Who plays nice? Who plays rough?

I have a confession to make. I am one of these people who can’t watch a TV show like Game of thrones because there is too much evil. In fact, I generally cringe when reading novels or watching movies where there is too much lying or backstabbing. I simply cannot stand it.

In academia, there are versions of Game of thrones unfolding at times. I similarly despise them.

I would have been very unhappy as an employee of the NSA.

I don’t know how common this is… but I have hard time watching a movie like Harry Potter. It doesn’t mean that I am all soft and cuddly. In fact, maybe the opposite is true: I have very little tolerance for people who backstab or denigrate others. I will go out of my way to avoid them.

So how would I fare in a “ruthless business”?

Maybe better than I thought:

(…) we compare students with two adult populations deliberately selected from two cutthroat internet industries — domain trading and adult entertainment (pornography). Across a range of indicators, business people in these industries are more pro-social than students: they are more altruistic, trusting, trustworthy, and lying averse. (Hoffman and Morgan, 2013)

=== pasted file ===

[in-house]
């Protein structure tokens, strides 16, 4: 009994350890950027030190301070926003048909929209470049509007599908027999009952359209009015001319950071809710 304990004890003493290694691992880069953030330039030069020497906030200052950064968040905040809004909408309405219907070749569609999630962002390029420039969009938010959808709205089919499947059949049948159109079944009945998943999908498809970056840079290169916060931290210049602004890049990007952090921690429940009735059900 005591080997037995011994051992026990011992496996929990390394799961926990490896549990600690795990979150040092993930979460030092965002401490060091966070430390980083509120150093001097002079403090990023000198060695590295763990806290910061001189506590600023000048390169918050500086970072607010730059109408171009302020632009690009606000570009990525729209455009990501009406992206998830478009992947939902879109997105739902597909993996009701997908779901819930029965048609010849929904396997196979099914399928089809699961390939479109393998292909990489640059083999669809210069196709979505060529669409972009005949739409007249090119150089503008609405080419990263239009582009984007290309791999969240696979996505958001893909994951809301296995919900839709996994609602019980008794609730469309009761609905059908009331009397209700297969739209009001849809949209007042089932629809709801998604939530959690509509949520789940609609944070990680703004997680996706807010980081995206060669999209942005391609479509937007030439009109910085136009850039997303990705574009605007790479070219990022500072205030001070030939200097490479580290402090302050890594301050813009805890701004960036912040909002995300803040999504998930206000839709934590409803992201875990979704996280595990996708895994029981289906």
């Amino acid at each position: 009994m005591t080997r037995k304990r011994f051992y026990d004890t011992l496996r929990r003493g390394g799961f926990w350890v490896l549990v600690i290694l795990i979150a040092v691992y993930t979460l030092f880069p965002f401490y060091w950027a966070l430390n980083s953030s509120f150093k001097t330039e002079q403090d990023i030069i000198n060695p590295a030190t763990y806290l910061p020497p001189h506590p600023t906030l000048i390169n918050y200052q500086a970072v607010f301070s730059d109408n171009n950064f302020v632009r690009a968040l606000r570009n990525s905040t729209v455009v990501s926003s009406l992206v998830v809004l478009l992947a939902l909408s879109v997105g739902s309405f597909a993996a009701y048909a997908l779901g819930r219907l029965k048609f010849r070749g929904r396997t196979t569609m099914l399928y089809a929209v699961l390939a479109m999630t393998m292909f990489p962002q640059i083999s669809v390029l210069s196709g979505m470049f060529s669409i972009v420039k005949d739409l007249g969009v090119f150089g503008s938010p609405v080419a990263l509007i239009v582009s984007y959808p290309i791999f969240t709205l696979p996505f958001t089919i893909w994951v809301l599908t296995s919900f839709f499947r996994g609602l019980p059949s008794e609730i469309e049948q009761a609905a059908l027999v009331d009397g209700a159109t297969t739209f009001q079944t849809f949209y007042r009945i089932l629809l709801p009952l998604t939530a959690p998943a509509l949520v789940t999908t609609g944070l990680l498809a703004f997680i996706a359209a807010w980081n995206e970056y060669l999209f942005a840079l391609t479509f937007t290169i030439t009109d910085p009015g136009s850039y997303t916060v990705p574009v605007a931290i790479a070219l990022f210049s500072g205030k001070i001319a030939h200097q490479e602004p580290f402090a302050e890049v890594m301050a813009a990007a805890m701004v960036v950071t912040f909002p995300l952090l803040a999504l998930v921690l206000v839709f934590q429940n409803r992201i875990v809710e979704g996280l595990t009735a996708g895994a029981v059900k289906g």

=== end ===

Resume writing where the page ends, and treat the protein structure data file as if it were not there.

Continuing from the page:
It is easy to assume that “nice folks” will thrive in a highly regulated setting (e.g., in a government job, in academia) whereas “ruthless folks” will do better in a cutthroat industry. But the reverse might be true.

In a less regulated setting, your career depends on the collaboration of strangers. If you have a high tolerance for cheating and lying, your reputation might suffer, or you might not be so easily turned off by other cheaters. Both of these effects will harm you.

In a more formal social setting, ruthless individuals may fare better: being “morally flexible” is more likely to get you ahead.

Published by

Daniel Lemire

A computer science professor at the University of Quebec (TELUQ).

3 thoughts on “Who plays nice? Who plays rough?”

  1. In a highly regulated environment, people may assume that the rules are being moral for them. There are so many rules, that anything that is within the rules must be OK.

    Or maybe a highly regulated environment cultivates a disrespect for rules. If you have to break rules routinely to get your job done, you may not follow the few rules that matter.

    There’s a section in Antifragile where Nassim Taleb talks about how viscous and petty academic competition is compared to business competition, and that matches my experience.

  2. @John

    Many organizations are designed to work even when people cannot be trusted.

    In contrast, my relationship with the local convenience store is based on trust. If he cheats me, of if I try to steal from him, we are not going to get along.

  3. “If you ever have to choose between a mobster’s promise and a civil servant’s, go with the mobster. Any time. Institutions do not have a sense of honor, individuals do.” — Nassim Taleb

    Civil servants, or employees of big corporations, may not lack honor so much as power or knowledge. They may sincerely promise you something, but be impotent to carry it out. Or they may be ignorant. They tell you something that they believe that just isn’t true.

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